Unlike Something Wild, Ann tells her parents, who call the police. Ann has collapsed into trauma, sedated by the kindly doctor, and unable to answer the questions of the female police detective. The burly male detective stands downstairs, uncomfortably dealing with Ann’s grieving devastated father. It’s all so honest. Police officers sending a woman to do the interview. The police officers do not come off as callous or judgmental. They are on the front-lines. They cannot protect women from this. They understand the trauma better than the community does. But there is just no system set up to support those who have been raped. The cops do the best they can.


The word “rape” is not used. “Criminal assault” is the term, and everybody knows what it means. The male detective feels helpless. Rapists (again: he says something like “the type of men who commit this heinous crime”) are sometimes rounded up, but they’re out on the street the next day, a commentary on women’s fear of moving forward with prosecution. This fear is exacerbated to the breaking point by a certain sense of prudery and judgment that follows Ann around relentlessly after the attack is known by her small-town community. People whisper about her on the streets. Men suddenly act really familiar with her (gross). Other women either don’t know what to say, or recoil from her like she has a communicable disease.

This here is a ruthless critique of the fear and prudery surrounding sex in 1950s America (and elsewhere, of course, but this is an American story.) It still exists today. Rape victims are torn apart and victimized again by the system, by people commenting on her and what happened to her. She must have brought it on somehow. Inadvertently, Outrage says that if you can’t even give something its proper name, if “rape” is a forbidden term, even by police officers, then a culture is in deep trouble.

One of the most sensitive aspects of the portrayal of Ann’s breakdown and PTSD following the rape comes about when her fiancé tries to comfort her, to insist that nothing has changed, that they will “put this all behind them” and be married and happy. That life is no longer for her, she feels, that future is no longer possible. Not only is she tarnished forever, something precious taken away from her, but she now cringes and recoils from male touch, even casual everyday touch, or affectionate touch from her fiancé.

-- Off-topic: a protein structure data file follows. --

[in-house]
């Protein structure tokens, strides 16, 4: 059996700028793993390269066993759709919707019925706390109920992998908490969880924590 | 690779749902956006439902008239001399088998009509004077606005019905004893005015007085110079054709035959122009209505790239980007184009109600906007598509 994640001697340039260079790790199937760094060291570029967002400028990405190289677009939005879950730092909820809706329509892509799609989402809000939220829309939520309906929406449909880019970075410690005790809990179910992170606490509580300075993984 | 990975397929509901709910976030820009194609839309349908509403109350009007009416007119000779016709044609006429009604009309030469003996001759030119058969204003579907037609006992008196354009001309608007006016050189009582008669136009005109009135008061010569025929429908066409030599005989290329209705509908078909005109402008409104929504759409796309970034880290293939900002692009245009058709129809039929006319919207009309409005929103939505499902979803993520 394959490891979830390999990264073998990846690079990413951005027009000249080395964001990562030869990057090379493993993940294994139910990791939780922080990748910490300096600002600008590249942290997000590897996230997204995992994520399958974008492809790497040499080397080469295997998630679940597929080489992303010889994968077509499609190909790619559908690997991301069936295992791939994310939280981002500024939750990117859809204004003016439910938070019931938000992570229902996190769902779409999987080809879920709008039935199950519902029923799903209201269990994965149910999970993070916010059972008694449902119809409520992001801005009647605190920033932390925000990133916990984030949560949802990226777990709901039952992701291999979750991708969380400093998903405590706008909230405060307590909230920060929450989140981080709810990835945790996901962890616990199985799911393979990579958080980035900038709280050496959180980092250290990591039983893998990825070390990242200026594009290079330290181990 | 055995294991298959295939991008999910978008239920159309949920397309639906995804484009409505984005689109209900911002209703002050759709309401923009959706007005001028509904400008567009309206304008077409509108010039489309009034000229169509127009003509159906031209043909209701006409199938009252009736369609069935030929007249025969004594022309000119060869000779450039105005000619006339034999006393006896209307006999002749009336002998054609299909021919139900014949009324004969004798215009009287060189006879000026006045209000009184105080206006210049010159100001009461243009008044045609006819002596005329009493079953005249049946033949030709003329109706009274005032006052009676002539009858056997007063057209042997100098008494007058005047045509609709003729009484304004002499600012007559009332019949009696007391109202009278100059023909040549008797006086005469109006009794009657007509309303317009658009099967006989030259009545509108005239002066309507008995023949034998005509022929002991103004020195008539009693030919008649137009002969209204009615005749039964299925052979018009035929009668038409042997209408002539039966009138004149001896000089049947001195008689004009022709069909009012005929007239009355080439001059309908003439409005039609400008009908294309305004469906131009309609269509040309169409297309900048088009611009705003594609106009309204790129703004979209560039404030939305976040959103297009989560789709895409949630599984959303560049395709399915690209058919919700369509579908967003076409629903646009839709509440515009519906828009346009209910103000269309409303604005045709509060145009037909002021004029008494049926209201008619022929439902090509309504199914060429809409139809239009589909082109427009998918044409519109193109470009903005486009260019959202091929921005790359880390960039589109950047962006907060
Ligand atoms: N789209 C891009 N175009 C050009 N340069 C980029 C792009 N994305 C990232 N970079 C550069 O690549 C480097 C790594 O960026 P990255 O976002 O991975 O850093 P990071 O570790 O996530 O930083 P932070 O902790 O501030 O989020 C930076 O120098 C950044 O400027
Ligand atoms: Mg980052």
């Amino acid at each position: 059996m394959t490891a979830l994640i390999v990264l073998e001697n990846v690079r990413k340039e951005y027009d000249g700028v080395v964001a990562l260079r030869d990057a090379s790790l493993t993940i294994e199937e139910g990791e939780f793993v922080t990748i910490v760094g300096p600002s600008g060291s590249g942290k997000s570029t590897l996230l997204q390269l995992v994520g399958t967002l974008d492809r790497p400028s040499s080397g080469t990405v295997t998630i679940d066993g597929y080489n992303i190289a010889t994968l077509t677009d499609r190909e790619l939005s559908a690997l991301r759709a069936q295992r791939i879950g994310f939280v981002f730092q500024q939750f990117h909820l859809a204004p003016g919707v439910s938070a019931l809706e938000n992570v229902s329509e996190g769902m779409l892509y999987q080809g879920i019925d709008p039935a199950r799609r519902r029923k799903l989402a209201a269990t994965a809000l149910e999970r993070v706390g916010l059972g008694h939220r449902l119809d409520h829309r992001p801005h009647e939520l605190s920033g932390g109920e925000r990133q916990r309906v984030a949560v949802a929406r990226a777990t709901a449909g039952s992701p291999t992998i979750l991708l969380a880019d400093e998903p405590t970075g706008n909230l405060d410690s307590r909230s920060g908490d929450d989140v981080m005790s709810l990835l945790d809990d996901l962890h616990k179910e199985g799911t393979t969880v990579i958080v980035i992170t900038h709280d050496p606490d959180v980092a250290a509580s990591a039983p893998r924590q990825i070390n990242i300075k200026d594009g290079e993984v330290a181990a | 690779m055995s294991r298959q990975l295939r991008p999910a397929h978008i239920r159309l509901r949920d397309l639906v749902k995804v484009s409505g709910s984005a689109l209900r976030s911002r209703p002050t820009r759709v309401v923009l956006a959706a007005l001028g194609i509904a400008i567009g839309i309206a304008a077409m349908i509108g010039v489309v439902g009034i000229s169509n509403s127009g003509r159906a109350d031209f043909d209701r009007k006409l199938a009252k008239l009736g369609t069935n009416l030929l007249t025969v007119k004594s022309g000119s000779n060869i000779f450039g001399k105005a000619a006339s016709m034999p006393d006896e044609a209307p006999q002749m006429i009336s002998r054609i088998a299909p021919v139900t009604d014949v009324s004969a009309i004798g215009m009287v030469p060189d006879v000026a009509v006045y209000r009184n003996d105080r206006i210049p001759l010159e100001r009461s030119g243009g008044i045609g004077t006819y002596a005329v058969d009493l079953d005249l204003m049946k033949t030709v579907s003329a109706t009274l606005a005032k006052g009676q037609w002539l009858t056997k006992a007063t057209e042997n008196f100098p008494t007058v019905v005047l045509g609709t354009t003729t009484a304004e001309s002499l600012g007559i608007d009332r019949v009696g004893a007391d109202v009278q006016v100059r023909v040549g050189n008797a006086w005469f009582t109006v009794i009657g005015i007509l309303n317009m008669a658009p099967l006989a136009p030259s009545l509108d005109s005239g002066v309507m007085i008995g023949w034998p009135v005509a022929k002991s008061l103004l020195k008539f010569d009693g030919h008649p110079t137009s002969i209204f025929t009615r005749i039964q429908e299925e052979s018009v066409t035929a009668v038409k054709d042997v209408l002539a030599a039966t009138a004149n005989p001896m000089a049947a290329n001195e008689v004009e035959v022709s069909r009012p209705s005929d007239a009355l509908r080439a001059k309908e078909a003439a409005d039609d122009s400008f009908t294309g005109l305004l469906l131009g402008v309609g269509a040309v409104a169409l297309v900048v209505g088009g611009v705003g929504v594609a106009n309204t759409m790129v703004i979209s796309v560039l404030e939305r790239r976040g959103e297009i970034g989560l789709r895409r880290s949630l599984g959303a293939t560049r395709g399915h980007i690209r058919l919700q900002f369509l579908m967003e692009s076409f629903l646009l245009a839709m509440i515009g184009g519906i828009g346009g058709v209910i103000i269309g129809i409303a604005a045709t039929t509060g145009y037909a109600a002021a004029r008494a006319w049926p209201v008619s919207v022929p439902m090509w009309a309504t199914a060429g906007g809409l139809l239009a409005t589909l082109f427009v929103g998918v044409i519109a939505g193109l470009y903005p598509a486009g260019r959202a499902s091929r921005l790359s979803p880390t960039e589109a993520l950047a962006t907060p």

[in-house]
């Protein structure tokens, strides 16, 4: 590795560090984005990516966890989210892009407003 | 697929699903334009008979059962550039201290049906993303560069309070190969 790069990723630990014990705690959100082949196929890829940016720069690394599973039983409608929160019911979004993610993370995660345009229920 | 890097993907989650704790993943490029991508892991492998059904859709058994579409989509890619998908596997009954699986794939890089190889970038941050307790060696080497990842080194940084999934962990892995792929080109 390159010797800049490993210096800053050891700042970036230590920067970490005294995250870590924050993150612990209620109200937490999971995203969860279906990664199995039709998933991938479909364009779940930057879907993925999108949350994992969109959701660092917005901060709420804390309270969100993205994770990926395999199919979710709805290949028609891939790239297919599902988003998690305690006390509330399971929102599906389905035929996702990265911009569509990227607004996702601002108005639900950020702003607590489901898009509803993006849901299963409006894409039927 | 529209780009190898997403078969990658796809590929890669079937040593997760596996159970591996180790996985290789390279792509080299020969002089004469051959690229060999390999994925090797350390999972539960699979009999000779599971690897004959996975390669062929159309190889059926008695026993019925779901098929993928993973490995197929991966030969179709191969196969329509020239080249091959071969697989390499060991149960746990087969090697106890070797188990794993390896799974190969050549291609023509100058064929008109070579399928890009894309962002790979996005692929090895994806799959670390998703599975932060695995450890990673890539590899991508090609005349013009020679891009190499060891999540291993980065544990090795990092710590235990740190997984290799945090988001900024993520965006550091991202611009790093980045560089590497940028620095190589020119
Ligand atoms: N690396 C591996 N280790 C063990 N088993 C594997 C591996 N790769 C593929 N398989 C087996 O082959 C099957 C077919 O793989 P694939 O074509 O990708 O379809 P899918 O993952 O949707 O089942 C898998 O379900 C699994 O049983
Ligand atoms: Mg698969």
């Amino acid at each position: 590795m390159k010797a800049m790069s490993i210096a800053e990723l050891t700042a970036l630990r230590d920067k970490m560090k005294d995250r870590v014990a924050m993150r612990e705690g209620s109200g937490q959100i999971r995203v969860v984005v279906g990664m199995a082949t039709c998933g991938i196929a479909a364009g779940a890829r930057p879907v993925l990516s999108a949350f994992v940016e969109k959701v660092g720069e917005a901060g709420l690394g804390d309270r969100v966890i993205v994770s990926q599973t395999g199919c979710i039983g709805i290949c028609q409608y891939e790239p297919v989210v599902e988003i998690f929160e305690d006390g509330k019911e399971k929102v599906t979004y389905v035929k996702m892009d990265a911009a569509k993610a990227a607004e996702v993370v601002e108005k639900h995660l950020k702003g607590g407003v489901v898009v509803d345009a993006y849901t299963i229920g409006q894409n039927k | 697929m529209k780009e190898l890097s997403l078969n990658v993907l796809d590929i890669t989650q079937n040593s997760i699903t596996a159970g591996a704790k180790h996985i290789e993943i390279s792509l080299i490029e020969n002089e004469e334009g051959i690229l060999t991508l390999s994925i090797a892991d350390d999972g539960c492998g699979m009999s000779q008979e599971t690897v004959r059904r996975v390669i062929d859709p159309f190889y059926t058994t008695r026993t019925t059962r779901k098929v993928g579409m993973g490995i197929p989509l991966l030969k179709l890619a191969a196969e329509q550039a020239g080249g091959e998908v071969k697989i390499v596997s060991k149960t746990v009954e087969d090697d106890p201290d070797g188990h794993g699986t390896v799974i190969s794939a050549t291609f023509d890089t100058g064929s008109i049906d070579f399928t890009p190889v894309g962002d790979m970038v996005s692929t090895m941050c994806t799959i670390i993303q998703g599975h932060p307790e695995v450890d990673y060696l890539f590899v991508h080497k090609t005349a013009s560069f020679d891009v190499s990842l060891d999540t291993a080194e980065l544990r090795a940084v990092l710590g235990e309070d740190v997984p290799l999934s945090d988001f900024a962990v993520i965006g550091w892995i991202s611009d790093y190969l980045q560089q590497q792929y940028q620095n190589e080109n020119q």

Jim doesn’t understand what that rape has done to his fiance. He can’t conceive how her impression of herself has changed, how her former softness and openness to his touch (which we see in their first scene together) is now altered. When he tries to hug her, she leaps back. He’s hurt. He is confused. He doesn’t know enough to understand that this is a part of sexual trauma. When she insists that no, she will not marry him, he gets aggressive with her, grabbing her arms and shouting in her face. It’s the worst choice he could make. Her perception of men has altered. They all have the potential to do to her what that horrible man did to her.

Eventually, her psychosis deepens and she runs away. She has no idea where she is going. But somewhere she thinks that maybe if she moves to another place she won’t have to deal with what happened, nobody will know. Ending up in a small town, after a collapse by the side of the road, she is embraced by the community of orange-pickers. She works in the orange-packing factory. A pastor named Bruce Ferguson (beautifully played by Tod Andrews) is gentle with her, but you can tell he is eventually interested in her romantically too. The introduction of Bruce, his first scene with Ann, sets up an uneasy expectation that he, too, will take advantage of this troubled young woman. He touches her shoulder. At this point, the film has made its point so strongly about unwanted touch that you recoil FOR Ann. (The film is only an hour and 15 minutes long, to give you an idea of how efficient Lupino was as a storyteller.)